Severe Myoclonic Epilepsy in Infancy (SMEI) is a devastating, infantile-onset, inherited, epilepsy syndrome that has no effective treatment. It is associated with loss-of-function mutations in SCN1A which codes for a voltage-gated sodium channel Nav1.1 expressed in central neurons and important for the excitability of cells. Seizure type and severity in SMEI depend on age and can be provoked with elevated body temperature. This research project will focus on understanding brain regions which are important in seizure initiation as a function of age and body temperature in severe myoclonic epilepsy in infancy, two critical factors that we have recently demonstrated are important in determining seizure susceptibility. Region specific excitability as a function of age and body temperature will be determined in a previously developed mouse model of SMEI (mSMEI) containing a whole animal heterozygous deletion of the Nav1.1 voltage gated sodium channel and in a newly created cortical and hippocampal GABAergic interneuron specific heterozygote Nav1.1 deleted mouse (IS-mSMEI). The proposed experiments will determine in vivo excitability changes in the hippocampus and cortex with combined cortical surface and hippocampal depth electrode EEG recording and determine changes in in vitro excitability using field potential recording in a well-established slice model, a combined hippocampal- entorhinal cortex slice. These studies will provide critical information regarding the brain regions involved in seizures in SMEI, how excitability in those brain regions might change as a function of age and body temperature, and whether GABAergic interneuron specific Nav1.1 deletion is sufficient to produce the SMEI seizure phenotype.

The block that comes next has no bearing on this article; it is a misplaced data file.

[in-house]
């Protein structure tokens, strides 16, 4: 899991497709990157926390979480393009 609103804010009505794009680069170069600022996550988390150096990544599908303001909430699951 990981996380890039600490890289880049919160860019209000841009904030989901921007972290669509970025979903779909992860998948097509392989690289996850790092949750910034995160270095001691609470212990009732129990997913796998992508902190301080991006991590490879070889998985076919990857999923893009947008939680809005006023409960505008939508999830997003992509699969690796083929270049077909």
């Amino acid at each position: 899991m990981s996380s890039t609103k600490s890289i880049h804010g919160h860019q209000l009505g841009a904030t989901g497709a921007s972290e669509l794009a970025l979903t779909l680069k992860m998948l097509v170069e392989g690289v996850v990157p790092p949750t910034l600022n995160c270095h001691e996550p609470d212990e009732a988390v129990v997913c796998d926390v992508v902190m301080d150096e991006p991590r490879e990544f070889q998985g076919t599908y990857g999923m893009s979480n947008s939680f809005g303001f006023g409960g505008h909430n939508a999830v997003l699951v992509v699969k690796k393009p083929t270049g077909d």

Public Health Relevance

Severe Myoclonic Epilepsy in Infancy (SMEI) is a devastating infantile-onset, inherited epilepsy syndrome that is refractory to current therapies. Children with SMEI are normal at birth but develop seizures of multiple types and increasing severity with age, frequently provoked by elevated body temperature. In this Mentored Clinician-Scientist Career Development Award (K08), Dr. Oakley will develop skills required to become an independent investigator using a mouse model of SMEI to understand what brain regions are critically involved in seizures as a function of age and body temperature.

National Institute of Health (NIH)
National Institute of Neurological Disorders and Stroke (NINDS)
Clinical Investigator Award (CIA) (K08)
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NST-2 Subcommittee (NST)
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Stewart, Randall R
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University of Washington
Schools of Medicine
United States
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Oakley, John C; Cho, Alvin R; Cheah, Christine S et al. (2013) Synergistic GABA-enhancing therapy against seizures in a mouse model of Dravet syndrome. J Pharmacol Exp Ther 345:215-24
Cheah, Christine S; Westenbroek, Ruth E; Roden, William H et al. (2013) Correlations in timing of sodium channel expression, epilepsy, and sudden death in Dravet syndrome. Channels (Austin) 7:468-72
Kalume, Franck; Westenbroek, Ruth E; Cheah, Christine S et al. (2013) Sudden unexpected death in a mouse model of Dravet syndrome. J Clin Invest 123:1798-808